“It’s Okay To Fail Because When You Fail You Get Closer To Success," Says Beauty Entrepreneur Lisa Aidoo
By Morgana Van Peebles
Tell me a little about yourself.
I currently live in Los Angeles. I moved here a little over a year ago and it’s been such a whirlwind of trying to get settled. It’s been forcing me to explore new parts of myself that I didn’t know were there. When you take yourself out of an environment you’re so comfortable in, and go to a new place, new people, new culture — you discover so much about yourself, and that’s the stage I’m in now. I’m someone who has been in the fashion and beauty industry and who has completely moved from that to real estate and creating my own business under that umbrella. But it’s not a complete switch, it’s more of a merger. My background and experience is who I am and contributes to the Lisa Aidoo I am in this moment. From all of my experiences, I take it and apply it to what I’m doing in real estate today.
You’re the founder of Laidoo Beauty, a lash line focused on enhancing women’s natural beauty, and that donates 10% of each sale to the Odoben Hospital in Ghana. When did you decide to start the company, and how did your partnership with the hospital form?
It started when I went to Ghana. Being Miss Ghana USA 2013, you have to have a nonprofit charity cause that you care about, and some type of give back purpose event that is orchestrated by you, and you pick the organization, or hospital, or whatever you like. I chose to work with a hospital specifically for children with spinal cord injuries. During that trip, I visited my dad’s village, and from there I was able to see where my father comes from and a whole side of my family that I had never met before. Right next to the house he had built himself was a hospital. We took a tour of the hospital, and I use the word hospital very lightly, it’s more of a health clinic or center because it doesn’t have the supplies or resources to be called a hospital. On our tour, we got to see all the progress that has been made and all the progress that is yet to come. I was able to see firsthand the conditions that some of the patients were living in. There was no running water, or stationary items, and a lot of the resources were donated from abroad. It was just such an experience to see how much was lacking, and how much we take for granted in America —basic things that we don’t think about that other people would kill for.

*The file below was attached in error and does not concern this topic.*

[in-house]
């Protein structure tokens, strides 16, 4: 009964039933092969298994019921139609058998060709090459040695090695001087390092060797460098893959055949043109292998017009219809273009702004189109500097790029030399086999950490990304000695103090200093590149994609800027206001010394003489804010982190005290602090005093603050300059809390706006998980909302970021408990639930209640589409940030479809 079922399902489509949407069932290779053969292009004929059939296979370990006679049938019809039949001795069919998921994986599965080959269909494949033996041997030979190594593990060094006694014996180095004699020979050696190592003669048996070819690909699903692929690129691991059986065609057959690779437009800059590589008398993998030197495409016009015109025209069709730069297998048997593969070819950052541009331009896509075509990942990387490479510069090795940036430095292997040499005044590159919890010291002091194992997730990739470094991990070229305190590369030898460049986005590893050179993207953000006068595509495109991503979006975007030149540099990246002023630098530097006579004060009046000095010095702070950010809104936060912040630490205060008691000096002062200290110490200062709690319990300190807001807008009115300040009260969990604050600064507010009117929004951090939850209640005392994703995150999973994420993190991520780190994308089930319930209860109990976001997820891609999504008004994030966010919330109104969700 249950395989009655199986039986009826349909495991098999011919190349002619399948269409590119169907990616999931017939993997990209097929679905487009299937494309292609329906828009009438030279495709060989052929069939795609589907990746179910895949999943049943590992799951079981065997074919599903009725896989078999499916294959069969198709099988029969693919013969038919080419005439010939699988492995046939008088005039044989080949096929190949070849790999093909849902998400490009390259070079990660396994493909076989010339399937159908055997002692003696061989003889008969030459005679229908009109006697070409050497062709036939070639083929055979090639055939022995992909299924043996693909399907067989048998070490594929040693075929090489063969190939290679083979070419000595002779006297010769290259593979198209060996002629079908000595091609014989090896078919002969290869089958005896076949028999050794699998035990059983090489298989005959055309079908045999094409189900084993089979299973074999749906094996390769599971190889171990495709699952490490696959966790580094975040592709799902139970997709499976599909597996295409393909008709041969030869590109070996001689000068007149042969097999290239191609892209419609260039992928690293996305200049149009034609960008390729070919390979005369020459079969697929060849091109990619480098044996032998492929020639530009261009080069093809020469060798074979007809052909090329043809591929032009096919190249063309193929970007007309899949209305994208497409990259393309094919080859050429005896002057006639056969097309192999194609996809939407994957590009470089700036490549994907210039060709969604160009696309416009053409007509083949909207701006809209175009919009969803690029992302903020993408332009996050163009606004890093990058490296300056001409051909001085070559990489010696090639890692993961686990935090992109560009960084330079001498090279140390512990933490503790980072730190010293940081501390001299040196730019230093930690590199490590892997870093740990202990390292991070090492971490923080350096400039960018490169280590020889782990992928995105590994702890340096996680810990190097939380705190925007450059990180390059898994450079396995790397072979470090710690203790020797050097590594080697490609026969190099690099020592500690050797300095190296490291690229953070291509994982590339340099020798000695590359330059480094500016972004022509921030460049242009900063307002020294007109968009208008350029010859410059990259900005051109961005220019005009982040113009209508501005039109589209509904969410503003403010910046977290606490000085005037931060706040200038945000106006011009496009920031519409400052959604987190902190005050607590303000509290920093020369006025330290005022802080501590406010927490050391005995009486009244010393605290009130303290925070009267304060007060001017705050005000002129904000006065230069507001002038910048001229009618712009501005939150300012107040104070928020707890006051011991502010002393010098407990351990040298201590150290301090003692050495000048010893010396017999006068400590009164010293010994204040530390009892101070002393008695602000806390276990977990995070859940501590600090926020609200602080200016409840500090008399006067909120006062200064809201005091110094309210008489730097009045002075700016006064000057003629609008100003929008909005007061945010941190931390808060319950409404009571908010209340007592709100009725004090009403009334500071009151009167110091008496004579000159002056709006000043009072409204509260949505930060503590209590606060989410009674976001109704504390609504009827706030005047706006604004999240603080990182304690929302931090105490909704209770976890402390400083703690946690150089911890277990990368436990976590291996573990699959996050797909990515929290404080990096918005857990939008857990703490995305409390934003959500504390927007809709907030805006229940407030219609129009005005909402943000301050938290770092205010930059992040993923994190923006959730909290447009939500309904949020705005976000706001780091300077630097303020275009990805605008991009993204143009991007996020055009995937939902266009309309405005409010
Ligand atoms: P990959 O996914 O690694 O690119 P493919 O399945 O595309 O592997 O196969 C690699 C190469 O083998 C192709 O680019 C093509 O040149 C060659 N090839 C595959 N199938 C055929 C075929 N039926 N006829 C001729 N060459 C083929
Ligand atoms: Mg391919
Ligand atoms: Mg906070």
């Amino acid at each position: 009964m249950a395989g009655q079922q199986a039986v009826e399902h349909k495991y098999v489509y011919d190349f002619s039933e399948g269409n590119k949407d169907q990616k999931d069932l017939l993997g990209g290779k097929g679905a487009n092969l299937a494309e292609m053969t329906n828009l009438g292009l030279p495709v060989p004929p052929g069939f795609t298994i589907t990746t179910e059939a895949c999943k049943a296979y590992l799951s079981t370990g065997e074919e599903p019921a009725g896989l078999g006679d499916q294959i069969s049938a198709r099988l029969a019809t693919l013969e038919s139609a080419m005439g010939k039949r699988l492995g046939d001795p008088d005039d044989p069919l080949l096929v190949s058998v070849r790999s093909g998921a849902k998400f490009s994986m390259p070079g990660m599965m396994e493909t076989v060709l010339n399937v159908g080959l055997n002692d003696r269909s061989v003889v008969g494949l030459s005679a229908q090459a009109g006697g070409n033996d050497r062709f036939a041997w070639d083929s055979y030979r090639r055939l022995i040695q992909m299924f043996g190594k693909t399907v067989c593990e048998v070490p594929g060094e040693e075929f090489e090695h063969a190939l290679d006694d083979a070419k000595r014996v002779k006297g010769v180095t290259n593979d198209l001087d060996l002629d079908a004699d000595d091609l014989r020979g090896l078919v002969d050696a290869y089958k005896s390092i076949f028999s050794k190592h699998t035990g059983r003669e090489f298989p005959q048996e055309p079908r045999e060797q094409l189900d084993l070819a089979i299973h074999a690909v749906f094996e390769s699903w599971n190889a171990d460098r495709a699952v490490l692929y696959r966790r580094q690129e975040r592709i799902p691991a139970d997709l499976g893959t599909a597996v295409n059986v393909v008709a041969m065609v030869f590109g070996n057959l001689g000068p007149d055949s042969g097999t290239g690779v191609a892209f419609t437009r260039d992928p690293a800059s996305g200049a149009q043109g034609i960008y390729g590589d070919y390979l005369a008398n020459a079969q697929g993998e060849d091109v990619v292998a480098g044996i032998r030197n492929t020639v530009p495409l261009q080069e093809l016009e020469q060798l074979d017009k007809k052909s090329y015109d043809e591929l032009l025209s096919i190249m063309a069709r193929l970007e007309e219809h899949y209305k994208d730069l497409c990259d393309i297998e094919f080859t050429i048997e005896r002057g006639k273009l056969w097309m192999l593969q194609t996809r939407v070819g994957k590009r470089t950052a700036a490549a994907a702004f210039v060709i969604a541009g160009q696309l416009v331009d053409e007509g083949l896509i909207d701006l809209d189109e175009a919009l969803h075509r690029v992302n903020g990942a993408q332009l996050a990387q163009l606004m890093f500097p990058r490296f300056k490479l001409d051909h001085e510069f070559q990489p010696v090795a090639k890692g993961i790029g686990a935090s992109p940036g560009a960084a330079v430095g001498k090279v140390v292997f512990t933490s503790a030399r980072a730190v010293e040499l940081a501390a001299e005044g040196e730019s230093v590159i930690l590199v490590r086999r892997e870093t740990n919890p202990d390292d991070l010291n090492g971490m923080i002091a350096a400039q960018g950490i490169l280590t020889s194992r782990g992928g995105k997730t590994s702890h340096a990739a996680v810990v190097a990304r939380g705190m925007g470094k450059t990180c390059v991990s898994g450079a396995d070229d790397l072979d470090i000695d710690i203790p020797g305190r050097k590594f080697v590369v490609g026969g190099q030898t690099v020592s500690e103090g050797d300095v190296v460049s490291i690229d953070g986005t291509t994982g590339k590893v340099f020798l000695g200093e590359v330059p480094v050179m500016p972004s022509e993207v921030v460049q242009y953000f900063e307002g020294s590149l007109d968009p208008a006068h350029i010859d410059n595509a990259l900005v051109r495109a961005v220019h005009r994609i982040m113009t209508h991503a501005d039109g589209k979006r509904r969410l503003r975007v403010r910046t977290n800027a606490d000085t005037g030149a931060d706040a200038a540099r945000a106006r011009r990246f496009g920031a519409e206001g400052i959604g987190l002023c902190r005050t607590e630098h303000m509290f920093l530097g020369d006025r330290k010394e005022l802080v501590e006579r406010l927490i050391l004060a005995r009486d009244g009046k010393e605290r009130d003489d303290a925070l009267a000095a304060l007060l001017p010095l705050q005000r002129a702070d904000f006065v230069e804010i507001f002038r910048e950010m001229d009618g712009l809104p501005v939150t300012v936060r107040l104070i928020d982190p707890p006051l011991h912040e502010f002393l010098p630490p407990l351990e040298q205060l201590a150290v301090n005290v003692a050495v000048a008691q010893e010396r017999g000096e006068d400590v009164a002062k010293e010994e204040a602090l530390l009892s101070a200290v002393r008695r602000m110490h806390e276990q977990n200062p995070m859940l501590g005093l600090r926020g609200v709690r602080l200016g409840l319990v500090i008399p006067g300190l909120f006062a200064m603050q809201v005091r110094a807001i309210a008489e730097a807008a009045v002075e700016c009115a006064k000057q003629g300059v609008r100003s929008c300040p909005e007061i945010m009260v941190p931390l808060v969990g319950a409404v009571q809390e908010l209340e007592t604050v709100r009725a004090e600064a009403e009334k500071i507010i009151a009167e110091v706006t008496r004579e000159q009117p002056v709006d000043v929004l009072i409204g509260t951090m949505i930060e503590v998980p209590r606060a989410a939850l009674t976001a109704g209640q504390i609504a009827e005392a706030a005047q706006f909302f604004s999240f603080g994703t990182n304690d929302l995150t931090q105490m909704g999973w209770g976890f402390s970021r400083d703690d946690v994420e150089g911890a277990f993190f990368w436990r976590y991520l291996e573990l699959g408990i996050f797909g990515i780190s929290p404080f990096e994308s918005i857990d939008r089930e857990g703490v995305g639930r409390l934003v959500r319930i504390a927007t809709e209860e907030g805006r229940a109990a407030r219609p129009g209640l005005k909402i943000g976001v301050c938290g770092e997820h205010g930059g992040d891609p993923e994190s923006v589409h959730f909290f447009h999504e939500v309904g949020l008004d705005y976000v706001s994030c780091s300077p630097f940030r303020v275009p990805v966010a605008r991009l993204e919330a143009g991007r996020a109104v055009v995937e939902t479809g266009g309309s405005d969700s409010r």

After you see something like that, you’re not the same. I came back to America and I wondered how I could continue to give back without it always having to come from my pocket. How could I generate a machine with income, that I could always take a portion of and give to the health clinic? That’s how Laidoo Beauty was started.
I thought about things that I liked, and I loved lashes. I still do, but back when I started Laidoo Beauty I was wearing them every single day—you could not catch me without a pair of lashes on. I’m not as much of a cult follower now, but if I put them on, it’s a great day. I picked my favorite beauty item, did a lot of research, talked to a lot of vendors, and created a brand and a story around Laidoo Beauty in that beauty is something that each woman contains, and products are just to bring out and enhance what is already there. Instead of completely remaking your face, which at the time was the trend, I wanted to emphasize that beauty is supposed to enhance what’s there, not create what’s not there. The lashes are all meant to be enhancements of your natural lash line, and how your hair naturally grows. Not everyone is the same, so we made different patterns that really gravitate to most women. Each pattern is named after a natural resource in Ghana to tie back into my roots and the trip that created the product. Ten percent goes to the health clinic in Ghana, and I say that, but I usually end up giving way more at the end of the year, I just guarantee 10% from each sale. It has created a way for me to give every single year without it always having to come from my pocket.
How has social media affected your career as a creator and entrepreneur?
Social media has been a bridge. I’m able to connect with people in Ghana, as well as London, as well as in my backyard. It’s just such a platform to be able to talk and connect about things that a lot of people are going through but are not necessarily having conversations about. It’s a way to promote whatever visuals I have ready, or ideas. Social media is an enhancer. Now, it can be a disservice if it is misused. If you’re spending too much time on it, if you value yourself off of your social media, it can be toxic so you really have to use it for what it’s meant for and how it will help you.
Where do you see yourself and your business in the next five years?
In the next five years, I see myself as an established real estate agent, and with that I will be able to really push Laidoo Beauty on a more grand scale. With a secondary income, opportunities to get more investors would be greater. I would also be in a position to turn down business if it wasn’t something that I chose to do. I would also have more energy to put back into Laidoo Beauty because right now, it’s mainly going into building my real estate. I see Laidoo Beauty being a real force in terms of natural beauty. I see it growing into skin care, growing into a brand that women feel empowered by, and use to help tell their stories, and of course that of its roots in Ghana and the story as of the Odoben clinic.